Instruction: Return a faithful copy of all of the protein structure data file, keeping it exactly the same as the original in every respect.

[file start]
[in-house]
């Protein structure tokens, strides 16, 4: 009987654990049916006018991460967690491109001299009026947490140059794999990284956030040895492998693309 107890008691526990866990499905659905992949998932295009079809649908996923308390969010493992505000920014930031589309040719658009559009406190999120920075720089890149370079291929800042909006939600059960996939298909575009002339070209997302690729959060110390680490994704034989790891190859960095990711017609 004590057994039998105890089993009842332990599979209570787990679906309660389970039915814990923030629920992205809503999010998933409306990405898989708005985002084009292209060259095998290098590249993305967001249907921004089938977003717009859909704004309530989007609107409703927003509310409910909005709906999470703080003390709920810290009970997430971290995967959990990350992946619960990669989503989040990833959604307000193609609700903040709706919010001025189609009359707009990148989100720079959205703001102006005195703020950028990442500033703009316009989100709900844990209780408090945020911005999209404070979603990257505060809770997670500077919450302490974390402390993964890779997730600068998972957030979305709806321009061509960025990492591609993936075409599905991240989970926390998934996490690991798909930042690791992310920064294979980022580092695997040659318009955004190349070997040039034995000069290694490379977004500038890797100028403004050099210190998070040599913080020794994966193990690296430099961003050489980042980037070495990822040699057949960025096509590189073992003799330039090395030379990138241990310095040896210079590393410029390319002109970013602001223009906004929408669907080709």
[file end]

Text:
[in-house]
């Protein structure tokens, strides 16, 4: 009987654990049916006018991460967690491109001299009026947490140059794999990284956030040895492998693309 107890008691526990866990499905659905992949998932295009079809649908996923308390969010493992505000920014930031589309040719658009559009406190999120920075720089890149370079291929800042909006939600059960996939298909575009002339070209997302690729959060110390680490994704034989790891190859960095990711017609 004590057994039998105890089993009842332990599979209570787990679906309660389970039915814990923030629920992205809503999010998933409306990405898989708005985002084009292209060259095998290098590249993305967001249907921004089938977003717009859909704004309530989007609107409703927003509310409910909005709906999470703080003390709920810290009970997430971290995967959990990350992946619960990669989503989040990833959604307000193609609700903040709706919010001025189609009359707009990148989100720079959205703001102006005195703020950028990442500033703009316009989100709900844990209780408090945020911005999209404070979603990257505060809770997670500077919450302490974390402390993964890779997730600068998972957030979305709806321009061509960025990492591609993936075409599905991240989970926390998934996490690991798909930042690791992310920064294979980022580092695997040659318009955004190349070997040039034995000069290694490379977004500038890797100028403004050099210190998070040599913080020794994966193990690296430099961003050489980042980037070495990822040699057949960025096509590189073992003799330039090395030379990138241990310095040896210079590393410029390319002109970013602001223009906004929408669907080709």